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Denver Broncos Greats... By The Numbers: #68

Fourteen players wore #68 in Denver Broncos history. Nine Offensive Linemen, four Defensive Linemen and one Linebacker. This one is easy, but you will have to wait and see who is the Greatest Bronco to wear #68. Here is the slate of candidates, including the incumbent owner of this jersey.

Zane Beadles G-T 2010-Present
Steven Harris DT 2007
Mario Fatafehi DT 2003-04
Reggie McElroy T 1995-96
Russell Freeman T 1992-94
Crawford Ker G 1991
Brad Henke DE 1989
Larry Lee C 1987
Rubin Carter DT 1975-86
Larron Jackson G 1971-74
Steve Alexakos G 1970
Sam Brunelli G 1966
Tom Nomina T 1963-65
Bill Roehnelt LB 1961-62

Zane Beadles, the current possessor of #68, was selected by the Denver Broncos in the 2nd round (45th overall) of the 2010 NFL Draft. Zane made his career debut in the season opener at Jacksonville as the starter at Right Tackle. He ended up starting 14 of the 16 games last season, mostly at Left Guard.

Bill Roehnelt was drafted by the Chicago Bears in the 19th round (219th overall) of the 1958 NFL Draft. He played 2 seasons in Chicago and another in Washington before heading West to Denver. Bill played 18 games at Right Linebacker for the Broncos in 1961-62.

Tom Nomina was drafted by the Denver Broncos in the 2nd round (13th overall) of the 1963 AFL Draft and the Los Angeles Rams in the 2nd round (15th overall) of the 1963 NFL Draft. He chose Denver and played 3 seasons at Tackle from 1963-65. Tom played in 37 games in a Bronco uniform. Upon leaving Denver, he played 3 more seasons with the Miami Dolphins.

Sam Brunelli went Undrafted out of Colorado State in 1966. He played 6 total seasons with the Broncos, but only in his rookie year did he wear #68. Sam played in 2 contests in 1966.

Steve Alexakos was drafted by the Boston Patriots in the 9th round (209th overall) of the 1969 NFL Draft. He played one year with the Broncos, starting 1 of 8 games at Guard in 1970. Steve also recovered a Fumble.

Larry Lee was drafted by the Detroit Lions in the 5th round (129th overall) of the 1981 NFL Draft. He played 5 seasons with Detroit and 2 seasons in Miami before his stint in Denver. Larry started 5 of 9 games at Center for the Broncos in 1987.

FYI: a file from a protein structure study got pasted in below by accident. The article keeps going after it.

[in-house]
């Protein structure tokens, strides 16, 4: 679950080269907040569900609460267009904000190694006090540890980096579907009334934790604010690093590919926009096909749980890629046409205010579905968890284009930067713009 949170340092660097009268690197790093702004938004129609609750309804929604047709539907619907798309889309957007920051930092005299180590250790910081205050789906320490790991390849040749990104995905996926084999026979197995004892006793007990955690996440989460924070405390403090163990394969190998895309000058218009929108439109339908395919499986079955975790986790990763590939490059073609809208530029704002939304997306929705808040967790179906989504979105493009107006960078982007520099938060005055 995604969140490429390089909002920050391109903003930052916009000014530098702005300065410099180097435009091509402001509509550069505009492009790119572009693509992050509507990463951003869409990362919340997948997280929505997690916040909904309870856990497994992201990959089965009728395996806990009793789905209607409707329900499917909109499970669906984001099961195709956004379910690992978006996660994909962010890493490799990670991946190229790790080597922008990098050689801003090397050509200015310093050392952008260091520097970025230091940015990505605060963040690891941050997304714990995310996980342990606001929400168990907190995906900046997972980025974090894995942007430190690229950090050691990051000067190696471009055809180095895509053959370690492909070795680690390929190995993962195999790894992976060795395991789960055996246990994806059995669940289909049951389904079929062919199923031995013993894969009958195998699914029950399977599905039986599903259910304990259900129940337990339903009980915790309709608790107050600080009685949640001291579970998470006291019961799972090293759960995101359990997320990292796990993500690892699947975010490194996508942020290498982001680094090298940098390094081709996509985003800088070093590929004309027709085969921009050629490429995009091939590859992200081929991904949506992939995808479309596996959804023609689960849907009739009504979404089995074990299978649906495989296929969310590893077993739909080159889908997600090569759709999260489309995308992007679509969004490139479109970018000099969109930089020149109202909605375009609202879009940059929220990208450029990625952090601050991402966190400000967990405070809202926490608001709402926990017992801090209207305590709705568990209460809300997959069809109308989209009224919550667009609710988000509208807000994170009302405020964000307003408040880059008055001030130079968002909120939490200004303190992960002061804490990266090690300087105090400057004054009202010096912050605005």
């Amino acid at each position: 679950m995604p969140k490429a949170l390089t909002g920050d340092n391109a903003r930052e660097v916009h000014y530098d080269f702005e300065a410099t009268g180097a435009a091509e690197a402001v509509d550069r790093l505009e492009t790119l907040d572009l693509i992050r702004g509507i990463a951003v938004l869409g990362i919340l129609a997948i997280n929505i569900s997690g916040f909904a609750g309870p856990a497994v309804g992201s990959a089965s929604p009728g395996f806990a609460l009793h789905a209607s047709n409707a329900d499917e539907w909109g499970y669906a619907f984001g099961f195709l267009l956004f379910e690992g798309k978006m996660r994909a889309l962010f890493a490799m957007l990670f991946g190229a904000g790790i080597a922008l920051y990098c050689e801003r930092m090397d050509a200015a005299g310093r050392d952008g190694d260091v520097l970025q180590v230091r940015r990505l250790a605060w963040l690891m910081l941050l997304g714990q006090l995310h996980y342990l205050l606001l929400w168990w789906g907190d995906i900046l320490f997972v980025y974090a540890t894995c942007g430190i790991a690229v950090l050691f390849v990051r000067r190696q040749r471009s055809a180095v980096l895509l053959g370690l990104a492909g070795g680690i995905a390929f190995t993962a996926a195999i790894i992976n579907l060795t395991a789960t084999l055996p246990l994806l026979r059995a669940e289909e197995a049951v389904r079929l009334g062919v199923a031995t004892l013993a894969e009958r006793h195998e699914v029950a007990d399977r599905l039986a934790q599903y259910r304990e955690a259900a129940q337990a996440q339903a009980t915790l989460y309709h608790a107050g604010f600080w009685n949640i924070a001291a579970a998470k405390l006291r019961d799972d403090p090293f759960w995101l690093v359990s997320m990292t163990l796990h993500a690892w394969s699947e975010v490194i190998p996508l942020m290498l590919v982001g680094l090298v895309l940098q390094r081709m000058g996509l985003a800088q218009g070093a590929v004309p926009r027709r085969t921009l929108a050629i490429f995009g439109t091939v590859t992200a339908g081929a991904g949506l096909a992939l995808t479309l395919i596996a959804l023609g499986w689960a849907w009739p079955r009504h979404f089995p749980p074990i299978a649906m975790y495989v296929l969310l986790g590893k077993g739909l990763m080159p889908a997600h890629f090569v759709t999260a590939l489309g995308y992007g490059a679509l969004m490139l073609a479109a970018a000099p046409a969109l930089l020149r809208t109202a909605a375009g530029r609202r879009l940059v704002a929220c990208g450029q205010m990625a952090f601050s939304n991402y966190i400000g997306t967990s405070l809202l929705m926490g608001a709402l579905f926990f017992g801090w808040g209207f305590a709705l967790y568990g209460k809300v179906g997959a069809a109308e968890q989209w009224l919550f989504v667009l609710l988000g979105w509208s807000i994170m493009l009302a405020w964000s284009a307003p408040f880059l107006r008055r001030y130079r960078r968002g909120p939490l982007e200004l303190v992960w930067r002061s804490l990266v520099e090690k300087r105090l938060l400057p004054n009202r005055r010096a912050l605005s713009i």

Brad Henke was drafted by the New York Giants in the 4th round (105th overall) of the 1989 NFL Draft. He played on the Defensive Line with the Denver Broncos for one season (1989), playing in the final two regular season games and three post-season games including the Super Bowl loss to San Francisco in 1990.

Crawford Ker was drafted by the Dallas Cowboys in the 3rd round (76th overall) of the 1985 NFL Draft. He played 6 years in Dallas before joining the Broncos in the final year of his career (1991). Crawford started 10 of 12 games at Right Guard.

Steven Harris joined the Denver Broncos as an undrafted college free agent in 2007. He sat on the practice squad for most of the season before being activated in Week 14 against the Chiefs. Harris played in 4 regular season games for the Broncos during 2007. At the end of Training Camp in 2008, the Broncos placed Harris on the Practice Squad. He was released a month later to make room for running back P.J. Pope.

Larron Jackson was drafted by the Houston Oilers in the 4th round (81st overall) of the 1971 NFL Draft. He played 4 seasons (1971-74) with the Broncos, starting 43 of 55 games at Left Guard and recovering 2 Fumbles. Jackson also caught one pass that lost 2-yards on the play.

Reggie McElroy was drafted by the New York Jets in the 2nd round (51st overall) of the 1982 NFL Draft. He spent 7 years in New York, two in Oakland and one season each in Kansas City and Minnesota. Reggie played his last two career seasons in Denver (1995-96), appearing in 23 games.